Awhile back, I theorized that having a penis makes boys/men blind. I think it also makes them wimps when sickness strikes. I’m not talking about major illnesses or diseases that deserve our sympathy and attention. I’m talking about run-of-the-mill sniffles, coughs and fevers. You know, basic cold and flu stuff.
Here’s how it goes down in my house when one of the male members is under the weather: First, the embellished coughs and excessive nose-blowing begin. Next, the dramatic moans and exaggerated groans are added for effect. Then, the strained “weak” voice squeaks out an “I’m dying” declaration and the need to stay home from school/work … Can you say, “Drama king(s)?” [To be fair, my husband doesn’t often engage in this behavior because he pops Zicam like TicTacs at the first sneeze. But I hear from friends that this conduct applies to their husbands, so it must be a penis thing.]
Last week, my oldest was home with the flu. For four loooong days. I felt bad for him because he really was sick. At least for the first 3-1/2 days. But then the melodrama kicked in and my patience started to run out. To hear him, you’d think he contracted the Ebola virus, not the flu virus. I’m sure he felt miserable because he looked and sounded miserable, but he wasn’t exactly on his death-bed. And to be honest, his being home from school for three days before a holiday weekend kinda messed up my schedule.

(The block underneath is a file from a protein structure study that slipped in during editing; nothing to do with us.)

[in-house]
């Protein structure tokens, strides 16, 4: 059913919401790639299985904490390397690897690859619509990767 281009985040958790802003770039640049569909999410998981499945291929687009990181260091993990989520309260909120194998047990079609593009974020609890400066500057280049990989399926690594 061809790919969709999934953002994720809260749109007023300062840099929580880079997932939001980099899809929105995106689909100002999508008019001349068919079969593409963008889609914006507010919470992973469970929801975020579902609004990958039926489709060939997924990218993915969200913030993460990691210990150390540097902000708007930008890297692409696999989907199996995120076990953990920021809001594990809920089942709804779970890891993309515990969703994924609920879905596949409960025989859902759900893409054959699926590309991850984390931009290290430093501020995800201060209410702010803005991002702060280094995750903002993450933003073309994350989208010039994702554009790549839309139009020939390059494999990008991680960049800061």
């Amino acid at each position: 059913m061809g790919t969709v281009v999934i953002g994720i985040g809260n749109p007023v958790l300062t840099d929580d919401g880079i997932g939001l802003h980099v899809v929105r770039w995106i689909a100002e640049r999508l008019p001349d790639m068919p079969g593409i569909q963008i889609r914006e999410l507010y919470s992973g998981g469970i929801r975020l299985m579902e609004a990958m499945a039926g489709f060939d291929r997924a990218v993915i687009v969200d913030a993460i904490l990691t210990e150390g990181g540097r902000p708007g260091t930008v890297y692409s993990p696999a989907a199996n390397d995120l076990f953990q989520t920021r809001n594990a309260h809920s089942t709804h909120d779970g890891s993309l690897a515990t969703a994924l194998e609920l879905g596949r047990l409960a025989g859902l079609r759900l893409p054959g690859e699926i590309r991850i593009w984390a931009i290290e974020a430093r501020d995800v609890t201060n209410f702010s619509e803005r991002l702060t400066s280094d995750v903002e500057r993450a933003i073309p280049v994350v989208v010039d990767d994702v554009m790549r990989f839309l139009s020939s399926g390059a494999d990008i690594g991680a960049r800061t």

I don’t get sick very often, and when I do, it’s pretty short-lived. Usually just a twenty-four-hour bug. But on those days when I am infirmed, I do what all moms do … I bitch about it, then suck it up and go about my business. Miserably, but I go. News flash for those not in the know: Moms don’t get sick days. Have you seen the new commercials for Vick’s DayQuil and NyQuil? Spot on! … Except for the Dad version. Penises, remember?
As a kid, I don’t remember being sick all that often. I do recall having mono and getting the chicken pox, but those were biggies and hard to forget. What I remember most about being sick during my childhood was the “routine.” I’d stay in my parents’ bedroom, propped up on pillows with a wet wash cloth across my forehead, surrounded by old bath towels and a vomit bucket (a.k.a., small bedroom trash can). I’d sleep and watch TV, and when I was hungry or needed something, I rang a small bell to get my parents’ attention. The “menu” was always the same, too: Warm, flat ginger ale (through a straw), buttered toast, custard from Ziggy’s Deli, jello (if I was lucky, I got to drink some of the gelatin before it hardened) and my grandma’s homemade chicken soup, made from scratch straight out of Brooklyn.
I don’t have a “routine” for my kids when they are sick. It really all depends on the circumstances. Sometimes they stay in their own rooms or the guest room (definitely not my room!), and they have been known to venture downstairs to the family room as well (which I disinfect the second they leave). I don’t give them a bell to ring (are you crazy?!), but I do surround them with old towels and a vomit bucket. Two, actually, because you can never be too careful (I really hate touching vomit). As for food, that, too, depends on circumstances. I don’t usually keep soda in the house, I can’t find custard anywhere in PA and the boys don’t really like jello. Toast is easy, so I’ve got that one covered. And I’m working on perfecting my own chicken soup recipe — It’s not as good as my grandma’s, but I’m sure it’s much healthier.
Now if I can just find that secret ingredient to make my little drama kings handle their illnesses like a woman …